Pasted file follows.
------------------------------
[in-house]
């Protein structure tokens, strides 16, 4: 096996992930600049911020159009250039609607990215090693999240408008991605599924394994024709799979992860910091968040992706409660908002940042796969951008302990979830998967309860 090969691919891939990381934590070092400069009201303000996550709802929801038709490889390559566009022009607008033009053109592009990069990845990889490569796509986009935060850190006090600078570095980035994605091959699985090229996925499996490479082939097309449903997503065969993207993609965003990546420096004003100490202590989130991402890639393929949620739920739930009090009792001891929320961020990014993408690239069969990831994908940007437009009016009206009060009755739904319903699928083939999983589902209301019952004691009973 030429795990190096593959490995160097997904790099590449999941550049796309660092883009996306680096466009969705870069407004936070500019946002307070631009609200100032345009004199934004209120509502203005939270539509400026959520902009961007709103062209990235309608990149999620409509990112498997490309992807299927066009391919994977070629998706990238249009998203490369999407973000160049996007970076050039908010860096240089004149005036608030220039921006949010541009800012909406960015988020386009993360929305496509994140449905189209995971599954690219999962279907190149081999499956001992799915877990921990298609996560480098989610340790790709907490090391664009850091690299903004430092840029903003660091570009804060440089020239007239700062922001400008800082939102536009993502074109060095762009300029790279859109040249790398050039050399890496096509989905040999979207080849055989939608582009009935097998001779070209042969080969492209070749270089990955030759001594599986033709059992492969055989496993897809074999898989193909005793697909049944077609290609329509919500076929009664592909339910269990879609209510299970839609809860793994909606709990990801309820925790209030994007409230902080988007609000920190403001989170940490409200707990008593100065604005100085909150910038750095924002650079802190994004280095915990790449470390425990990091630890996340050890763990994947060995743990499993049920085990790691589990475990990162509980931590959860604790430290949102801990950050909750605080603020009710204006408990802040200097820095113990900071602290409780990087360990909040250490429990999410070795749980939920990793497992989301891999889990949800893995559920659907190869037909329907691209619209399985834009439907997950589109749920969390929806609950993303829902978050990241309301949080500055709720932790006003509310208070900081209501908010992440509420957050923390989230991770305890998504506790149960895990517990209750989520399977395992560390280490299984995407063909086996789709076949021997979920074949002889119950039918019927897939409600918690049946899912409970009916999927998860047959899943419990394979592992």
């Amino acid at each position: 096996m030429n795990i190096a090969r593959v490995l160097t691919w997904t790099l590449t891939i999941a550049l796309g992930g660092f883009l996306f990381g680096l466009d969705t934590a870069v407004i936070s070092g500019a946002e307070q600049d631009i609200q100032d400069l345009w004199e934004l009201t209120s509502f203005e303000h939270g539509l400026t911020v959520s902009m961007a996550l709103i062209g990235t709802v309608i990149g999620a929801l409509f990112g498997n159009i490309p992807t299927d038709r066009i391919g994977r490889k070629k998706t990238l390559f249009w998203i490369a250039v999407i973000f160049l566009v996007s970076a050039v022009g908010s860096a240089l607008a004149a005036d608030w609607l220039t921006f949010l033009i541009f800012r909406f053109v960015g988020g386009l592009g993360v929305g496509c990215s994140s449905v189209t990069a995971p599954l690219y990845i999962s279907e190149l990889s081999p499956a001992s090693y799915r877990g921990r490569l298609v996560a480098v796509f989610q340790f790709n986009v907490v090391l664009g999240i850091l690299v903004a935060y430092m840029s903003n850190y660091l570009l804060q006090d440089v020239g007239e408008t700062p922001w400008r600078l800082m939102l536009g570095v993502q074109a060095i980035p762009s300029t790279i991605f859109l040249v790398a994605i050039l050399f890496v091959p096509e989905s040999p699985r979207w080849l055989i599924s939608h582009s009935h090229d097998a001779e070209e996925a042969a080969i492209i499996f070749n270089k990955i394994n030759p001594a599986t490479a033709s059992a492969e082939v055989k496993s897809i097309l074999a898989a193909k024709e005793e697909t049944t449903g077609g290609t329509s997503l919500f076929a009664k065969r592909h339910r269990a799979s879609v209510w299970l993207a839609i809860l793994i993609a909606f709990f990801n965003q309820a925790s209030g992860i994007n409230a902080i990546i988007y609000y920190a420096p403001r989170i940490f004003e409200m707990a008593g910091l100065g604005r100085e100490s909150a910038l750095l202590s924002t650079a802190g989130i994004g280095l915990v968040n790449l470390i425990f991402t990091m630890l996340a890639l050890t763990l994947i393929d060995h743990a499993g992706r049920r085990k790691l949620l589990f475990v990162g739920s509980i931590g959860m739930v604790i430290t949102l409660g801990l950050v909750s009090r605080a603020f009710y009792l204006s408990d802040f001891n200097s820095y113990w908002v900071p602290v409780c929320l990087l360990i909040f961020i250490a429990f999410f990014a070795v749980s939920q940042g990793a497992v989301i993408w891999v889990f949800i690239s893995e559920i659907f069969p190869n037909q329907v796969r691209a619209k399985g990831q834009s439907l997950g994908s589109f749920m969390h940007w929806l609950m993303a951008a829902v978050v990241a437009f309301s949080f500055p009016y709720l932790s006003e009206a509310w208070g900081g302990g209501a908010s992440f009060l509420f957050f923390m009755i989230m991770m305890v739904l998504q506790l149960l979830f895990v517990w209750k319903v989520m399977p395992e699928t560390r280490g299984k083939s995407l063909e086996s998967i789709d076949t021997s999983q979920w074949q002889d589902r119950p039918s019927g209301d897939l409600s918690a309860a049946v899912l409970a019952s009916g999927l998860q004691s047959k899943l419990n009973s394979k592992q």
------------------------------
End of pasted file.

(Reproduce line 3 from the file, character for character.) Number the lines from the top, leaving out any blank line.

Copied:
């Amino acid at each position: 096996m030429n795990i190096a090969r593959v490995l160097t691919w997904t790099l590449t891939i999941a550049l796309g992930g660092f883009l996306f990381g680096l466009d969705t934590a870069v407004i936070s070092g500019a946002e307070q600049d631009i609200q100032d400069l345009w004199e934004l009201t209120s509502f203005e303000h939270g539509l400026t911020v959520s902009m961007a996550l709103i062209g990235t709802v309608i990149g999620a929801l409509f990112g498997n159009i490309p992807t299927d038709r066009i391919g994977r490889k070629k998706t990238l390559f249009w998203i490369a250039v999407i973000f160049l566009v996007s970076a050039v022009g908010s860096a240089l607008a004149a005036d608030w609607l220039t921006f949010l033009i541009f800012r909406f053109v960015g988020g386009l592009g993360v929305g496509c990215s994140s449905v189209t990069a995971p599954l690219y990845i999962s279907e190149l990889s081999p499956a001992s090693y799915r877990g921990r490569l298609v996560a480098v796509f989610q340790f790709n986009v907490v090391l664009g999240i850091l690299v903004a935060y430092m840029s903003n850190y660091l570009l804060q006090d440089v020239g007239e408008t700062p922001w400008r600078l800082m939102l536009g570095v993502q074109a060095i980035p762009s300029t790279i991605f859109l040249v790398a994605i050039l050399f890496v091959p096509e989905s040999p699985r979207w080849l055989i599924s939608h582009s009935h090229d097998a001779e070209e996925a042969a080969i492209i499996f070749n270089k990955i394994n030759p001594a599986t490479a033709s059992a492969e082939v055989k496993s897809i097309l074999a898989a193909k024709e005793e697909t049944t449903g077609g290609t329509s997503l919500f076929a009664k065969r592909h339910r269990a799979s879609v209510w299970l993207a839609i809860l793994i993609a909606f709990f990801n965003q309820a925790s209030g992860i994007n409230a902080i990546i988007y609000y920190a420096p403001r989170i940490f004003e409200m707990a008593g910091l100065g604005r100085e100490s909150a910038l750095l202590s924002t650079a802190g989130i994004g280095l915990v968040n790449l470390i425990f991402t990091m630890l996340a890639l050890t763990l994947i393929d060995h743990a499993g992706r049920r085990k790691l949620l589990f475990v990162g739920s509980i931590g959860m739930v604790i430290t949102l409660g801990l950050v909750s009090r605080a603020f009710y009792l204006s408990d802040f001891n200097s820095y113990w908002v900071p602290v409780c929320l990087l360990i909040f961020i250490a429990f999410f990014a070795v749980s939920q940042g990793a497992v989301i993408w891999v889990f949800i690239s893995e559920i659907f069969p190869n037909q329907v796969r691209a619209k399985g990831q834009s439907l997950g994908s589109f749920m969390h940007w929806l609950m993303a951008a829902v978050v990241a437009f309301s949080f500055p009016y709720l932790s006003e009206a509310w208070g900081g302990g209501a908010s992440f009060l509420f957050f923390m009755i989230m991770m305890v739904l998504q506790l149960l979830f895990v517990w209750k319903v989520m399977p395992e699928t560390r280490g299984k083939s995407l063909e086996s998967i789709d076949t021997s999983q979920w074949q002889d589902r119950p039918s019927g209301d897939l409600s918690a309860a049946v899912l409970a019952s009916g999927l998860q004691s047959k899943l419990n009973s394979k592992q």